Message from the Pastor
Rev Edward Evans:

2 Samuel 23:5

1 September 2019

“Is not my house right with God? Has He not made with me an everlasting covenant, arranged and secured in every part?” (NIV)

They say that a person’s dying words are often more candid than those they spoke in life for the simple reason that the looming reality of death produces a candour that makes people often see and assess their life in a different light. The Scripture which I have just quoted is part of David’s dying words to his family and friends and what is interesting in it is his emphasis upon what he describes as an everlasting covenant which is ordered and secured in every part What is this everlasting covenant?

Is it something just relevant to David’s life or can we as Christians also confess this same truth? To answer this question we need to understand what the word covenant means. One definition is that it means an “unbreakable pledge of loyalty”, “a binding promise that cannot be broken”. One of the most commonly used words in the Hebrew Old Testament for covenant was “berith” which means “to cut”. This points to the fact that whenever a covenant was made in antiquity, it involved blood being shed: either an incision in the hands of the two people making covenant or animals being offered in sacrifice.

We see this in Genesis 15 when Abraham enters into a covenant with God and is instructed to take some animals and birds and cut them in half, which was common practice in making covenant, and lay the halves opposite each other providing a path or “walkway” of blood. Following this, the two parties making covenant would walk between these animal pieces making promises and swearing unbreakable loyalty to one another that affected not just themselves but every successive generation.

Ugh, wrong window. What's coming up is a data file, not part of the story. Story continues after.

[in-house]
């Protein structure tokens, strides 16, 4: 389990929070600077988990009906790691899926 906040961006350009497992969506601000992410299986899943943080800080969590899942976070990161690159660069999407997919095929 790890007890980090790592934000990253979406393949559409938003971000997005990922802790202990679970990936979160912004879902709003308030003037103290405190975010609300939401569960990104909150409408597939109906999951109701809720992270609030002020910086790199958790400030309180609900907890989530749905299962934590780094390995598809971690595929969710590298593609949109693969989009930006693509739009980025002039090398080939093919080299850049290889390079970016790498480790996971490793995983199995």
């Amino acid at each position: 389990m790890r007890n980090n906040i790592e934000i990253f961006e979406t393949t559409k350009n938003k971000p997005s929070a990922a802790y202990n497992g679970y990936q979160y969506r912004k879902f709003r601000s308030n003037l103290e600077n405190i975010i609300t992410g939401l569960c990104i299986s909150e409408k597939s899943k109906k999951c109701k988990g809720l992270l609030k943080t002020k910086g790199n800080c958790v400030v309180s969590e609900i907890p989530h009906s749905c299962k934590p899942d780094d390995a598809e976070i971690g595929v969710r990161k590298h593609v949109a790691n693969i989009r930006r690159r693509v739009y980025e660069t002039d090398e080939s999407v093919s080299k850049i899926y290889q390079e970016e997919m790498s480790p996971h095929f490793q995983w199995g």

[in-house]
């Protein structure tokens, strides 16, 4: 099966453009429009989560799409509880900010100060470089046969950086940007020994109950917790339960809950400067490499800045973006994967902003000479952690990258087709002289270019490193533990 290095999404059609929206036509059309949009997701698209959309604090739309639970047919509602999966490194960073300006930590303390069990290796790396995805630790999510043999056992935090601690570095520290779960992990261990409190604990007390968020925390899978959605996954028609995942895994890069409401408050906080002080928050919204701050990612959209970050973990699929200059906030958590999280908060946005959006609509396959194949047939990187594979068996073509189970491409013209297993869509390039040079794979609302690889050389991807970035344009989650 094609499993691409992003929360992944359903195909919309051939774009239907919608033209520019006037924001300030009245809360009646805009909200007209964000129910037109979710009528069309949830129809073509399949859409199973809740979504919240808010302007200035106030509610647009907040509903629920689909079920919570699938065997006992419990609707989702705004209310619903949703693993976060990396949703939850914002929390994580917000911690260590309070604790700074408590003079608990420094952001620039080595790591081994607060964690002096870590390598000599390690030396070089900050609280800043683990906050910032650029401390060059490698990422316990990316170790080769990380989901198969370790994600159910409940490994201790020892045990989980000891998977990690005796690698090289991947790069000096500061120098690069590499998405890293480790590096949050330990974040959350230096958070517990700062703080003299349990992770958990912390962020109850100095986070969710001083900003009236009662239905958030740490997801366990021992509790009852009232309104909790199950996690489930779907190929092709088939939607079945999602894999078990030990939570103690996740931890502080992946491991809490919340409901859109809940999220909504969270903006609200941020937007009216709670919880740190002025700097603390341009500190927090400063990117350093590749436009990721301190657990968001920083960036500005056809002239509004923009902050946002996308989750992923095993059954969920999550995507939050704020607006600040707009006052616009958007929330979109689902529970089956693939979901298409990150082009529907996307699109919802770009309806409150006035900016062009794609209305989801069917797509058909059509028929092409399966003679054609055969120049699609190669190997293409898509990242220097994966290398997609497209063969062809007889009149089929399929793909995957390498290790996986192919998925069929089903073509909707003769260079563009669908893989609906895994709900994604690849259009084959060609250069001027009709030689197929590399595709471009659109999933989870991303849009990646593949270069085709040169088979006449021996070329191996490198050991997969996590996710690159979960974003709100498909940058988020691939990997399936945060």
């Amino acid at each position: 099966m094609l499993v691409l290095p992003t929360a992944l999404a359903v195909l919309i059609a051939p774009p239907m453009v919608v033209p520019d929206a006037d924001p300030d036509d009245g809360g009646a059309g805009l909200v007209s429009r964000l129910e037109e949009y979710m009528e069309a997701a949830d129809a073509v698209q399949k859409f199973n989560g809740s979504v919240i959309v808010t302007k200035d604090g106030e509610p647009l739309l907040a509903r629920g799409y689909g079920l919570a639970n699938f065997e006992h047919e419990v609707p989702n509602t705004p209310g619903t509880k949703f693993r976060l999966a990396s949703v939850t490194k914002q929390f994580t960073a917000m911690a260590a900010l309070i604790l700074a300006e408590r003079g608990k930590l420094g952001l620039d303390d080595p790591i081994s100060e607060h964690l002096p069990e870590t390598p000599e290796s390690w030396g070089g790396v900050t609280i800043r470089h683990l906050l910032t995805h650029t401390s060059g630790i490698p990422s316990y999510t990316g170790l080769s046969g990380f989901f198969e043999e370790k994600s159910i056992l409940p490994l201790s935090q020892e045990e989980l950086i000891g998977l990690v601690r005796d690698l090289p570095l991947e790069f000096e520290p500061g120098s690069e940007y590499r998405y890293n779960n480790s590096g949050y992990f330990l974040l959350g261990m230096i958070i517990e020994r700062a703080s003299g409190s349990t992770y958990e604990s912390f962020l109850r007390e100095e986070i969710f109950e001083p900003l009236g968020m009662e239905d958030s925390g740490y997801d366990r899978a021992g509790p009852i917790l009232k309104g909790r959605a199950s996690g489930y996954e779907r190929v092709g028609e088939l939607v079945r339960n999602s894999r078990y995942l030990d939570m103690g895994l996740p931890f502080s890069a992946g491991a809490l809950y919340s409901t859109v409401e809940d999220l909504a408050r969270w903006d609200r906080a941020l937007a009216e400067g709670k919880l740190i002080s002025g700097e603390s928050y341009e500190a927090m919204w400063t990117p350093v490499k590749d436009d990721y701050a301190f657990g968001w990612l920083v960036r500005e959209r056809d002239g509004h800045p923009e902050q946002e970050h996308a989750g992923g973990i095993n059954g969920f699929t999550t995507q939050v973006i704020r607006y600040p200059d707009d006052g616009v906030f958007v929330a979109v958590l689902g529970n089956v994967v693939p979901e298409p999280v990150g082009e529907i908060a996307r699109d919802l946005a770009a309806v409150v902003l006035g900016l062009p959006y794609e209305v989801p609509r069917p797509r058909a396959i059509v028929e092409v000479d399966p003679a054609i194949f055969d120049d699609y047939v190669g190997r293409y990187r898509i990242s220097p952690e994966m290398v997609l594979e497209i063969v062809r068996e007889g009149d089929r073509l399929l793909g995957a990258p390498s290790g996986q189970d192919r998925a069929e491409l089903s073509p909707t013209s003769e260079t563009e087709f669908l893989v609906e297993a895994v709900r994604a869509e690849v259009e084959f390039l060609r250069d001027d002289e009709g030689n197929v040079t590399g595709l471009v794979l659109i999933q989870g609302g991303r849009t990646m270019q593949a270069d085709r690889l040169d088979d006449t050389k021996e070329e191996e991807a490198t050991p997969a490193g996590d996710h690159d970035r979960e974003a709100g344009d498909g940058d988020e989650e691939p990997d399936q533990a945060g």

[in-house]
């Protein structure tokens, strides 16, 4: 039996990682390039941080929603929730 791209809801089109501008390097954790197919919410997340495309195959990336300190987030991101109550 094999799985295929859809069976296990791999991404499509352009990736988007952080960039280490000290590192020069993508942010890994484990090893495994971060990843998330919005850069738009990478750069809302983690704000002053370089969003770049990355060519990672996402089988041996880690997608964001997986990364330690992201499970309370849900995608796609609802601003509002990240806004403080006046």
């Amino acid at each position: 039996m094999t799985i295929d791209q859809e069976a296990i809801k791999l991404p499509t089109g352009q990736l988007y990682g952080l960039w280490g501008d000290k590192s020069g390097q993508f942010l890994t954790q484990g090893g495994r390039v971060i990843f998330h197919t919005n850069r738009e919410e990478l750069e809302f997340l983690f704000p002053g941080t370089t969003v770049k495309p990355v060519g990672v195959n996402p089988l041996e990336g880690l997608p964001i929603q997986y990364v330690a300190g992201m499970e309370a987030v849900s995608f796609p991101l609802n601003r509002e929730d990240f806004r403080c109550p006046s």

This practice may seem strange and even barbaric to our sensibilities today but behind this making of covenant was something very profound that we need to understand in order to understand David’s dying words. They say today that contracts are made to be broken but in covenant you could not do that. When you gave your word, it was unto death.

At the heart of God’s covenant with man is another Hebrew word “hesed” which means “the loving kindness” or kindness or mercy of God. When God made a covenant with Abraham, He promised him lands and descendants and protection from mortal danger, but there was a far greater promise that was being given. God promised “in your seed all the nations of the earth shall be blessed”. We know from the New Testament that this was actually referring to Christ who was this promised Seed and in Him alone salvation and blessing would come to all the nations of the earth. We are told in Genesis 15 that “Abraham believed God and it was accounted to Him as righteousness”.

In some way we do not fully understand, God allowed Abraham to understand and believe in God’s promise to him, that a coming Seed, a Messiah, a Saviour, would come, through whom salvation would be given to all who would put their trust in Him. Throughout history there has never been any other way to receive salvation other than to look to this same promised Seed, the Lord Jesus Christ, who is the Saviour of the world.

In Genesis 15, Abraham stood in that walkway of blood as God powerfully came to Him, appearing as a fiery torch and moved between those animal carcasses, solemnising this promise But we as Christians today have something greater. On the night He was betrayed, Jesus took a cup and declared “ this is the new covenant made in my blood for you and for many for the forgiveness of sins”. This is the foundation of our mercy from God. This is the basis of our covenant, the sinless sacrifice of God’s beloved Son and His blood that was poured out on Calvary’s tree. We don’t stand between animal sacrifices anymore, we stand at the foot of the Cross and look at the blood poured out for us there and by putting our trust in Him can say, “I have an everlasting covenant with God, ordered and secured in every part “